What was the inspiration behind Respira Labs?
I was motivated by my grandmother’s death from Chronic Obstructive Pulmonary Disease (COPD). [The lung disease COPD is characterized by chronic, semi-permanent obstruction of airflow through the lungs that interferes with normal breathing]. I come from a family of four physicians (my parents and my sister). My grandmother, Sylvia, lived 6 hours' drive away. It was tough to monitor her from afar and she died at the hospital after being admitted for an exacerbation. This was incredibly difficult for me and a pivotal event in my life. I was completing my UChicago plastic surgery residency, and already having doubts about my future there, so I decided to change course. I re-trained in public health (UWashington) and translational medicine (UCSF and UC Berkeley) intent on creating technological solutions for major health problems like COPD. I wanted my life to have more meaning than just operating on individuals. There are many talented surgeons, but few physicians spearheading medical technology innovation. I wanted to be that person. I began to ask questions about my grandmother’s disease and death, and I learned that COPD sufferers have trapped air in their lungs. If we could measure this phenomenon, doctors would be better able to correctly assess their patients in a timely manner. I also married an incredibly talented engineer; my husband, Ricardo Garcia,who is the Technical Lead for Audio Experience at Android/Google. In 2018, he taught me how to build a prototype and run some tests; it worked and I filed patents. I call the technology Sylvee, after my grandmother.
Maria’s grandmother, Sylvia, an educator who founded the first K-12 school in Bogotá’s poorest district. She raised 5 kids alone and later became a director of engineering, a surgeon-entrepreneur, a University Dean, a painter-musician and an Army major.
How does the Respira Labs’ technology work?
We use a patented technology that analyzes resonance to detect changes in air volumes in real-time. We take off-the-shelf components, place them in a wearable patch and use a smart phone to transform the resonance indices into lung data. With AI, we believe we can predict when a COPD attack is about to happen. We start clinical trials next year.
With COPD, is there a critical unmet need for this type of device?
The unmet need is huge. Chronic lower respiratory diseases are predicted to be the leading cause of death by 2030. With COVID-19, that timeline has accelerated. In the case of COPD, 30M Americans are affected and only half know they have it. We still rely on diagnostic technologies that are 50 years old. There is little innovation around COPD. My grandmother died needlessly because of this lack of innovation. With COPD, it is hard to delineate between a good and a bad day; it evolves over time. The standard tool is a pulse-oximeter, which is highly inaccurate when the person using it is moving around. When a COPD sufferer notices that breathing is becoming difficult (iI.e. their oxygen levels are low) they need a prompt medical intervention, but it’s already late in the game. Therefore doctors hospitalize them to get a better picture of how their lungs are working. Their methodology is to use a questionnaire e.g. “Are you feeling short of breath?” Doctors like myself need to better assess the condition, using quantitative data that is less prone to subjective bias and confounders. With Respira Labs, I am trying to detect changes in volumes of air in the lung in real-time and in a minimally invasively manner.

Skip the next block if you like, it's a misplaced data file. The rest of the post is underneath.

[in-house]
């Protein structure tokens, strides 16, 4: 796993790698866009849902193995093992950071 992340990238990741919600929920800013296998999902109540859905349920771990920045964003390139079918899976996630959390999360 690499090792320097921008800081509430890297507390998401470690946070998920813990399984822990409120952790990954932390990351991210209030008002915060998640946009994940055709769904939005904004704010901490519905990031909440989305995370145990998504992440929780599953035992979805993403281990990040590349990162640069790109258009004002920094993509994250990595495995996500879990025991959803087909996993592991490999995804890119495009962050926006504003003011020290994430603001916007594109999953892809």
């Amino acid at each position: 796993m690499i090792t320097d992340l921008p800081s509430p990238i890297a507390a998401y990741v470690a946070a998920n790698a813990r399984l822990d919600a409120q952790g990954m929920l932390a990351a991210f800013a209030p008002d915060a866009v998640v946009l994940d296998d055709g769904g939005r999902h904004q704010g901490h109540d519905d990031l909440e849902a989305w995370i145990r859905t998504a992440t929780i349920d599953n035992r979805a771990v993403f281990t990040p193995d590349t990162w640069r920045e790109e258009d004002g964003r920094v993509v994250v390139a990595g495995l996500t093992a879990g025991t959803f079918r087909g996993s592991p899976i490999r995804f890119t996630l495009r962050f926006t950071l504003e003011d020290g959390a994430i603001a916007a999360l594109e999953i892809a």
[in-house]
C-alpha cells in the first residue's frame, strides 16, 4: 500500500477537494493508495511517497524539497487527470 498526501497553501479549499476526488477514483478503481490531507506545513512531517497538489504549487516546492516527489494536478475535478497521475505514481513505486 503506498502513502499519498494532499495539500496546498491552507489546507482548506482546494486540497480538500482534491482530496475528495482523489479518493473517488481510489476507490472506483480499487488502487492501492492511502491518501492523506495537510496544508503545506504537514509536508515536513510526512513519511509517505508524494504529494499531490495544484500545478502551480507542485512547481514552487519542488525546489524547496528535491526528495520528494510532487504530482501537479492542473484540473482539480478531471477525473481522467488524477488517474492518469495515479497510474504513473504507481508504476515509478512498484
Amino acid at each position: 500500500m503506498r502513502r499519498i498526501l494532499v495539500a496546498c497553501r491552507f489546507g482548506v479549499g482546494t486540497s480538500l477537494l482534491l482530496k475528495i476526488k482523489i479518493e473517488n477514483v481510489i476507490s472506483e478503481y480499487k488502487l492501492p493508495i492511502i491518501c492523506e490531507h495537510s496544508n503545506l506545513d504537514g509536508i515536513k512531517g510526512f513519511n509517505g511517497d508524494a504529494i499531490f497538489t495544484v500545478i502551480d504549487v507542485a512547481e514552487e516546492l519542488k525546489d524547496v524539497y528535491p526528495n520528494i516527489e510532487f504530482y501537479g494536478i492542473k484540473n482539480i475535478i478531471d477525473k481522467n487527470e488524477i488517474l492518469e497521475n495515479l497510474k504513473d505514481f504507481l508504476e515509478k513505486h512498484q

What is trapped air?
When a patient has COPD, their lungs work poorly as they inhale and exhale. The lung underperforms and air becomes trapped inside. Because they retain CO2, we can calculate changes the resonance inside the thoracic cavity (CO2 has more mass than O2).
How important is it to have advance knowledge that a COPD exacerbation is about to happen?
Pulmonologists need to be able to diagnose an exacerbation earlier. Prompt intervention allows the COPD sufferer to use rescue inhalers or start nebulization sooner. In that case, 80% of exacerbations would be treatable at home. COVID has hastened the adoption of telehealth so doctors can treat COPD patients at home and avoid hospitalization if they are stable.
What is Respira Labs value proposition?
It’s better quality of life and lower healthcare expenses. The average hospitalization for COPD can reach $40,000/patient for a 4- 5-day stay. Sylvee will be superior to existing remote lung function monitoring solutions in its: 1) Cost-effectiveness, because of the low cost of components. ($25 at large scale), 2) Comfort and ease of use. (It is non-invasive and requires minimal user manipulation. The patient can change it every two weeks) and 3) Potential to predict an acute respiratory crisis. (No other in-home device can accomplish this.)
Tell us about your latest milestones and progress.
In August 2020, our U.S. patent was granted less than 1 year after filing. We also received a $350K NIH grant of non-dilutive funding and, starting in October 2020; we will be fielding a clinical study at UCSF. I also received 3rd prize ($25K) in CISCO’s Global Problem Solver Competition; there were 524 applications overall and the top three received cash prizes. The fundraising bar during these COVID times is higher, so I value these grants and cash prizes.